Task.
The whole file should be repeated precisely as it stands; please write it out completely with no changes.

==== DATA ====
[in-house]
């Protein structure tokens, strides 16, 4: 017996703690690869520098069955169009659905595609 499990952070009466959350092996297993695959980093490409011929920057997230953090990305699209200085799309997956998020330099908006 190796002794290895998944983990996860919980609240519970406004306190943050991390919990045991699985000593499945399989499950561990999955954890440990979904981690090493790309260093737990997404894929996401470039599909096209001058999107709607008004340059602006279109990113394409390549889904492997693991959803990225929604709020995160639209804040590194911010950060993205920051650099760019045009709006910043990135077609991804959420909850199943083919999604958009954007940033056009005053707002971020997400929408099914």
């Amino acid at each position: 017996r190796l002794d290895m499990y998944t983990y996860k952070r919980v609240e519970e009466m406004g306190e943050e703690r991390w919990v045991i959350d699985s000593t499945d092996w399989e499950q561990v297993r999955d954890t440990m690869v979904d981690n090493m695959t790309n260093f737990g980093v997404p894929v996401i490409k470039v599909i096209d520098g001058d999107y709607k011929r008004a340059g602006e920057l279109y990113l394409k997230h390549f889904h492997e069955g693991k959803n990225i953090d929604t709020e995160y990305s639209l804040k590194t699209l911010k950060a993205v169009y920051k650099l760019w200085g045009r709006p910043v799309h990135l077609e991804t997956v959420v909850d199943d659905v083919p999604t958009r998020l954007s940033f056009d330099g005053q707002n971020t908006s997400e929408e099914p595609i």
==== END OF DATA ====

[in-house]
């Protein structure tokens, strides 16, 4: 017996703690690869520098069955169009659905595609 499990952070009466959350092996297993695959980093490409011929920057997230953090990305699209200085799309997956998020330099908006 190796002794290895998944983990996860919980609240519970406004306190943050991390919990045991699985000593499945399989499950561990999955954890440990979904981690090493790309260093737990997404894929996401470039599909096209001058999107709607008004340059602006279109990113394409390549889904492997693991959803990225929604709020995160639209804040590194911010950060993205920051650099760019045009709006910043990135077609991804959420909850199943083919999604958009954007940033056009005053707002971020997400929408099914």
């Amino acid at each position: 017996r190796l002794d290895m499990y998944t983990y996860k952070r919980v609240e519970e009466m406004g306190e943050e703690r991390w919990v045991i959350d699985s000593t499945d092996w399989e499950q561990v297993r999955d954890t440990m690869v979904d981690n090493m695959t790309n260093f737990g980093v997404p894929v996401i490409k470039v599909i096209d520098g001058d999107y709607k011929r008004a340059g602006e920057l279109y990113l394409k997230h390549f889904h492997e069955g693991k959803n990225i953090d929604t709020e995160y990305s639209l804040k590194t699209l911010k950060a993205v169009y920051k650099l760019w200085g045009r709006p910043v799309h990135l077609e991804t997956v959420v909850d199943d659905v083919p999604t958009r998020l954007s940033f056009d330099g005053q707002n971020t908006s997400e929408e099914p595609i």